On June 1st, the Russian-controlled so-called Supreme Court of Crimea has found in absentia Mr Refat Chubarov, Chairman of the Mejlis of the Crimean Tatar People, guilty so to speak of “organising mass civil unrest”, and sentenced him to six years in a standard regime penal colony, a fine of 200,000 Roubles and 200 hours of correctional labour.

The Ukrainian and international position is clear: the persecution of the Mejlis representatives constitutes a violation of laws and customs of war.

Court hearings are still taking place in the case of the national leader of the Crimean Tatars, Mr Mustafa Dzhemilev on absolutely fabricated cases.

Violations of human rights by the occupying authorities of Crimea and the Russian security forces on the peninsula are systematic in nature under the guise of combating extremism, and have a constant tendency towards the Crimean Tatars.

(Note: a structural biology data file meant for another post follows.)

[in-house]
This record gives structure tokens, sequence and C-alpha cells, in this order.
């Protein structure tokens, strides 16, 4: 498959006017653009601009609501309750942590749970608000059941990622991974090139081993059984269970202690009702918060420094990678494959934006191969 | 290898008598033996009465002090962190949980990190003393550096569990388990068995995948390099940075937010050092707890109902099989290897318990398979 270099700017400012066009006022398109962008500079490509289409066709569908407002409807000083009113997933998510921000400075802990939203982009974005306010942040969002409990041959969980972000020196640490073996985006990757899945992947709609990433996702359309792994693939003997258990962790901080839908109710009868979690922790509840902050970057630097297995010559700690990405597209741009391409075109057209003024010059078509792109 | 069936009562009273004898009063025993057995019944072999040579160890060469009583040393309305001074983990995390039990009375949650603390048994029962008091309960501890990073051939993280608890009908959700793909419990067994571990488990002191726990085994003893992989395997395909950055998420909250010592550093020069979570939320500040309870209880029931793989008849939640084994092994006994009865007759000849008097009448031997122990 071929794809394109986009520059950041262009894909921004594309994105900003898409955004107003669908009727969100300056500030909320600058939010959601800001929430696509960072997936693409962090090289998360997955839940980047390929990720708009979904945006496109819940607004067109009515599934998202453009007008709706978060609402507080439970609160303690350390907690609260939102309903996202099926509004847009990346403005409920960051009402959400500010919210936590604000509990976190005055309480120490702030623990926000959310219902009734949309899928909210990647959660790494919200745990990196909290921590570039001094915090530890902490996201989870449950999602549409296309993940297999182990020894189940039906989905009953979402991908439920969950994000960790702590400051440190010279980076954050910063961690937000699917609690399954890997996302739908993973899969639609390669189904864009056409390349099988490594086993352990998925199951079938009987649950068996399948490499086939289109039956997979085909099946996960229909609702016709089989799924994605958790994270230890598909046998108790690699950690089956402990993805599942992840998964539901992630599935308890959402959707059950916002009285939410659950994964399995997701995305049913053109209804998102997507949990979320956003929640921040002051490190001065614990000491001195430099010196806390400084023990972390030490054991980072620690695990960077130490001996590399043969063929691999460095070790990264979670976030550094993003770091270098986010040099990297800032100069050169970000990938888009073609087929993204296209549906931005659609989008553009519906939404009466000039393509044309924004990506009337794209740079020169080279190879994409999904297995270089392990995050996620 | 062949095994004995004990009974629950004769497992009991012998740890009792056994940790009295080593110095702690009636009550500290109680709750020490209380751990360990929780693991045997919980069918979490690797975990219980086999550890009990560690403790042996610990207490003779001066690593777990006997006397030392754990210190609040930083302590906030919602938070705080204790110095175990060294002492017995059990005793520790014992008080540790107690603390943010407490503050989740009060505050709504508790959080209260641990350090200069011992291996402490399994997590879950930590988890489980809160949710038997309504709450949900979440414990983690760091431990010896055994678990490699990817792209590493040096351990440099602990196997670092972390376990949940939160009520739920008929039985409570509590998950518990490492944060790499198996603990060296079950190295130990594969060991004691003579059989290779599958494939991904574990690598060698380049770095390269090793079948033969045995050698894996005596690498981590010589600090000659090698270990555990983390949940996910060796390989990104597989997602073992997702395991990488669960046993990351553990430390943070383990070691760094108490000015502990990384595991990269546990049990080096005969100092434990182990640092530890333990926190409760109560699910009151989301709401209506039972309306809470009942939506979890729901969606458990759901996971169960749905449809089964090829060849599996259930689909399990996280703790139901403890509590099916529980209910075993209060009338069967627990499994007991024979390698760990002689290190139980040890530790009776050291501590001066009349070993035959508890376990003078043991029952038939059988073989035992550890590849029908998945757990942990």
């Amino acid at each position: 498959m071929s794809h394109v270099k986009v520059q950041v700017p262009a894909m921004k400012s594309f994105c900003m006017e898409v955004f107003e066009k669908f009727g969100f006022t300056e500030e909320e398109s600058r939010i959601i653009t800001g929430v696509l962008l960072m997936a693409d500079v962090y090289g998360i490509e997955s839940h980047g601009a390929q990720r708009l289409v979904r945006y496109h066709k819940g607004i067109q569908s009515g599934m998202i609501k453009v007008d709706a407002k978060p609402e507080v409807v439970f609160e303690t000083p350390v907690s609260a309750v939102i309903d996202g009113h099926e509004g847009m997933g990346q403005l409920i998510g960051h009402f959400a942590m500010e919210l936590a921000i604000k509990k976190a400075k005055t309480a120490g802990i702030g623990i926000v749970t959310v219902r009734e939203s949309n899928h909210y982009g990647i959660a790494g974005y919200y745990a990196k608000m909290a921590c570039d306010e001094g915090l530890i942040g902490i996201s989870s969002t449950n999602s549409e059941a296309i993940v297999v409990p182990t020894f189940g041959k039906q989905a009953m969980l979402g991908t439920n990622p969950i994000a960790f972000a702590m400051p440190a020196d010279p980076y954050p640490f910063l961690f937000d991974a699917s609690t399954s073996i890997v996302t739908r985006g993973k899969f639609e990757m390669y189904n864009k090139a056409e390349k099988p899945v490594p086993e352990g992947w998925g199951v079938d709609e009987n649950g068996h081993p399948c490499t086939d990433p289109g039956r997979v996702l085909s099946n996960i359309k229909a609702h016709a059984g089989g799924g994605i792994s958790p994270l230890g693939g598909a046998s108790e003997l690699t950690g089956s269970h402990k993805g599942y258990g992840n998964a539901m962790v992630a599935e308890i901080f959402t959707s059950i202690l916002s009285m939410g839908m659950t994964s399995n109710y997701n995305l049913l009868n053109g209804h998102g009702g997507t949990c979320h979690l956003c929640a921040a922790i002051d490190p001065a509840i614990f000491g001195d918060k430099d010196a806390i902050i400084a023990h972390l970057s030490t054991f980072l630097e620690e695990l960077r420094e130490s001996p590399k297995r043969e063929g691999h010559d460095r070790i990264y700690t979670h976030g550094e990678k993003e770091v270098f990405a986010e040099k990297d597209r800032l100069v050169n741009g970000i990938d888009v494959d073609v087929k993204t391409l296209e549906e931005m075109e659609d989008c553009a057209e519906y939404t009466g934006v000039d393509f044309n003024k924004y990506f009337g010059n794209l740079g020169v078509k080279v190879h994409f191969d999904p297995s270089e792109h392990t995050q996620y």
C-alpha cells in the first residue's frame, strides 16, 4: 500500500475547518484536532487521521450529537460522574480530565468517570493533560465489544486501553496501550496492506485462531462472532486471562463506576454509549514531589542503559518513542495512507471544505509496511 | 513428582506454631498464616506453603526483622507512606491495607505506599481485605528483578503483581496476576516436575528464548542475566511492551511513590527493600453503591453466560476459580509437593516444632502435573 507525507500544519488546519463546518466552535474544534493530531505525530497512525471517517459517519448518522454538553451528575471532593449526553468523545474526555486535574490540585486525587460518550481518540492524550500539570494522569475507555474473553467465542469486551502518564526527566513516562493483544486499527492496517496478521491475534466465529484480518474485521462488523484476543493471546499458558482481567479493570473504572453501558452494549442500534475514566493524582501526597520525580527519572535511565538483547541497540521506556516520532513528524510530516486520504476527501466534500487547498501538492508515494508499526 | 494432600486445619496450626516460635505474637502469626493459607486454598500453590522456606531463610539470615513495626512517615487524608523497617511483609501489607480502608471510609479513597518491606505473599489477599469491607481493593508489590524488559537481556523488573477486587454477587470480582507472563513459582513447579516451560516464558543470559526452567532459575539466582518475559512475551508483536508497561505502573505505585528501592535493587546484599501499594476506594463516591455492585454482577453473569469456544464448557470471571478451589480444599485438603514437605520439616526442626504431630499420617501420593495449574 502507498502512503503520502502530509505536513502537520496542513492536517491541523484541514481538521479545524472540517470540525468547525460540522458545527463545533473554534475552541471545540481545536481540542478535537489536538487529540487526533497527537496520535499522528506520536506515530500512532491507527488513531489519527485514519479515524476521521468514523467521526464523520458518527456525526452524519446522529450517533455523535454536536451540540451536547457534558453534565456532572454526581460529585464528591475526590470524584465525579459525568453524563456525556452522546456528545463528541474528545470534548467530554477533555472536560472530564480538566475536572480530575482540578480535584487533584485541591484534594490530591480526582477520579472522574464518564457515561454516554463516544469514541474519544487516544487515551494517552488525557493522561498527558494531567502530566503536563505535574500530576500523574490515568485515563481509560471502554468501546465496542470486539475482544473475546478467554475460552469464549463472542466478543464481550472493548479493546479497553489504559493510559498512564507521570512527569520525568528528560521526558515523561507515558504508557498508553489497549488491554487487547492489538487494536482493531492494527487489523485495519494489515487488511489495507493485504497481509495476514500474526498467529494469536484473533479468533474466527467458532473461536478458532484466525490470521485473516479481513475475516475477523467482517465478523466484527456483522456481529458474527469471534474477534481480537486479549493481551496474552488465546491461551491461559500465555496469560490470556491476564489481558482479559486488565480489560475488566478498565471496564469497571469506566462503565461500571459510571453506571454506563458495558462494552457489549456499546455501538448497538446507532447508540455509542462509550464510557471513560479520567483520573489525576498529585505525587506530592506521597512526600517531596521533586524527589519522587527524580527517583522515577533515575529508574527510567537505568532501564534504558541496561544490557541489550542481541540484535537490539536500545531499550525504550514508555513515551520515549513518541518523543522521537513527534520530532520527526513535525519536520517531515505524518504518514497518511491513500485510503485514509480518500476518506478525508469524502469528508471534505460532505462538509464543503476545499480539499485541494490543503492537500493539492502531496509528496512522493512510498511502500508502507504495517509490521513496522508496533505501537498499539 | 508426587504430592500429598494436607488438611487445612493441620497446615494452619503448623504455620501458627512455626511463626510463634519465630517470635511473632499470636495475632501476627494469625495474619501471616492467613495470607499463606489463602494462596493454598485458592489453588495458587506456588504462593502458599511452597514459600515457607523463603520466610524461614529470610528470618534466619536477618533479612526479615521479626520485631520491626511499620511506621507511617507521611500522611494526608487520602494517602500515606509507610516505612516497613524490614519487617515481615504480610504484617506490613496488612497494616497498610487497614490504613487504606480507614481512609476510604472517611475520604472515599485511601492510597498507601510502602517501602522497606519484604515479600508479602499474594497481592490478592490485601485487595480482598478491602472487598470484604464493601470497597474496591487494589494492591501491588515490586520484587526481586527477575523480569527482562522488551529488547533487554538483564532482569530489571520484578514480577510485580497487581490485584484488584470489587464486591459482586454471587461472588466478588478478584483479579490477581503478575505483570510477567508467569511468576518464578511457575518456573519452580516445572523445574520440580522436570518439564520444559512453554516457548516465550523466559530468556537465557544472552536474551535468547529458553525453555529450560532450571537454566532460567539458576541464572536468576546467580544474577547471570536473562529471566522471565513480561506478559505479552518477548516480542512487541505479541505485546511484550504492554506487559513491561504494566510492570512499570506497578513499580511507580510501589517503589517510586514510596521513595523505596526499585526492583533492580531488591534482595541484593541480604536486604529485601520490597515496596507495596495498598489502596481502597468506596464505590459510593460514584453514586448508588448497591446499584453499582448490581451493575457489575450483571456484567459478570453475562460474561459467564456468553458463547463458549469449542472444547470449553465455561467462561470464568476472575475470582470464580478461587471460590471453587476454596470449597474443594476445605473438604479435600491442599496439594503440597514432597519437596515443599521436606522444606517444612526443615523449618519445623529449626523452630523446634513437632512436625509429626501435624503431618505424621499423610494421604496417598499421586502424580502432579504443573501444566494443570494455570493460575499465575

We call on the international community to increase pressure on the Russian Federation, to accelerate the de-occupation of Crimea and the release of political prisoners.

Thank you.


Netherlands, EPP/CD, President of the Assembly


Thank you very much.

We will give once again a try to have now Mr Andrii LOPUSHANSKYI on board.

Could you ask to speak?

So then I go on with Mr Emanuelis ZINGERIS, Lithuania, Group of the European People's Party.

You have the floor.

Mr Emanuelis ZINGERIS

Lithuania, EPP/CD


Thank you, Madam President and dear friends, 

I would like to congratulate our dear friend on the rapporteurship on the Crimean Tatar issue. I would like to say that Ms Thorhildur Sunna ÆVARSDÓTTIR's contribution was scrupulous and absolutely crystal clear.

So from our point of view, I just experienced in my old capacities one of the sessions of Crimea Tatar parliament in exile in the Lithuanian Parliament. We decided to give an official status, Madam Rapporteur, to Crimean parliamentarians as real parliamentarians. We accept them as a parliament of Crimean Tatars. So in our parliament, they have rights just like foreign parliamentarians do, and we are just encouraging other parliaments to accept those parliamentarians now captive by Russia Federation.